Therapy and Clan

Most of the rest of my family has a blog. My brother Steve refuses to put a talkback function on these things (which is more than okay with me, I like to write and pretend no-one is reading), he says people ought to address blogs by writing their own. So that is sort of what I am doing.

My family is really a miracle. I am sure at some point I am going to write blogs detailing each person, but the unit as a whole is something to behold. There was a time in maybe ’86 or ’87 when I thought I was entering a life that had very little to do with my immediate family, I was going to pursue my life and maybe get cards around Christmas or something. I honestly thought my life would contain uncomfortable bi-annual visits and phone calls, odd backstage cards from one of my parents. I even stopped talking to my Dad for a couple of years, thinking this would just be the way it all happened.

But we aren’t built like that. We are a clan, and despite the fact that more than a few days spent together leads to homicidal rage, we are incredibly tight knit. It could be the residual mormon nonsense, but my brothers and sisters and parents are the people I think of as my people. It’s only in talking to them that I feel like I have cleared the air and actually gotten any perspective.

It isn’t genetic. I have so little genetically in common with my nephews, and yet I get more out of hanging out with both of them than I do with my friends. And they are teenagers, notoriously unstable and retarded people, but both of them make me laugh and, there really isn’t another word for it, enrich my life.

Two people with even less genetic comparison, Tessa and Jordana, have also become part of my clan. Tessa, a wasp southern debutante and Jordana, a northern Jewish AV club geek, couldn’t have less in common, but when I look at either of them, I see my cousins. It’s the long nose and big blue eyes, maybe, but mostly it is that ineffable thing that means they are a little bit crazy mixed with a huge dose of smart, it’s that they are a little too tall to hide and they swing from self-consciousness to celebration with ease. I actually don’t know what it is, but they are my family,too.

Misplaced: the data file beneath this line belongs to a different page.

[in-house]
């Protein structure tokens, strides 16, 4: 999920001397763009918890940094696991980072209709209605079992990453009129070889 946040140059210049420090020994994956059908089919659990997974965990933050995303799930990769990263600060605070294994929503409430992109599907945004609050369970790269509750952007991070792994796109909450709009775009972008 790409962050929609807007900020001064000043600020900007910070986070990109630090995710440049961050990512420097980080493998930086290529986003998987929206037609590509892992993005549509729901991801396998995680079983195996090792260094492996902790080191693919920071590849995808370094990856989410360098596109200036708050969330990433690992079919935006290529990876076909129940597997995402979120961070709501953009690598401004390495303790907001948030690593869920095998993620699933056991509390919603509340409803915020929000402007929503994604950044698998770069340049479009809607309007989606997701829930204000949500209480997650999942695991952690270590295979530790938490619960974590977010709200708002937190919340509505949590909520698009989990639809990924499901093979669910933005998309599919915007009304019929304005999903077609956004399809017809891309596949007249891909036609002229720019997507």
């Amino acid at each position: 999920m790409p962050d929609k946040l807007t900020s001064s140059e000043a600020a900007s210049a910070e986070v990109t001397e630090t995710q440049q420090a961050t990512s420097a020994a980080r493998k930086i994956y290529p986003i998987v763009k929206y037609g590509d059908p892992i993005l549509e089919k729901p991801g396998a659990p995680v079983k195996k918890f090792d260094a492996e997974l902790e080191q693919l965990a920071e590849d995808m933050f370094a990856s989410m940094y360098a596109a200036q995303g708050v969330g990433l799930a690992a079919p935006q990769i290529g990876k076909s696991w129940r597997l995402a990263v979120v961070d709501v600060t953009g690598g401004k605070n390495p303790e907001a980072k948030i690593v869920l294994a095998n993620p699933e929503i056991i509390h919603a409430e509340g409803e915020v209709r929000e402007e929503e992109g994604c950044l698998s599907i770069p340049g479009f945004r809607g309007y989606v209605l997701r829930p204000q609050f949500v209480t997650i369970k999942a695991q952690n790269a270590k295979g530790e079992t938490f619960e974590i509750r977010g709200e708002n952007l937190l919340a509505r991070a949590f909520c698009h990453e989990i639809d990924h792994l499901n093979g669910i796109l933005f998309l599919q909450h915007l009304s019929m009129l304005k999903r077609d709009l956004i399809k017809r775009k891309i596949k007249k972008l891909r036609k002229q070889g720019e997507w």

All of us, at some point, have had to break down and meet with a therapist. When I first started going to therapists, I tried to see if I could outsmart them, and I always did. I loved going in there with stitches in my lip and a mohawk and totally deflate the counselor to the point that he would tell my mom I was fine.

But the admission that we are in therapy is, for some reason, tough. Why? Every single one of us has done it, I’ve probably done it more than anyone. But I think it’s hard because our forefathers pulled coal out of the ground in Wales and died at 32 of black lung. Our forefathers pushed carts across Wyoming. We know this. And we can’t bear to admit that something like Feeling Bad About My Life would be able to derail us. We should be able to shoulder this shit and keep digging.

Therapy has helped so many people, and God knows every single person in our family should be in it. My Dad, who I love very much, gave us the short end of the stick as kids and my mom, who I love very much, was so busy getting the short end herself she couldn’t help too much. All of us are still sabotaging ourselves in little ways. It just took me over three months to get my headshots and I still haven’t collected on promised voice lessons, not from this past Christmas, but from two Christmases ago.

So, in short, we have a clan, one that I am always aware of, and we are all a little bit crazy. We should never feel alone, and we should always be seeking help. We aren’t coal-miners, we are artists, and although a coupla hundred years might have softened us slightly, we are what we are and I think our forefathers would be proud. When I ask, ‘Where are my people?’ I remember my family, and when I say ‘Why do I need therapy?’, I do the same.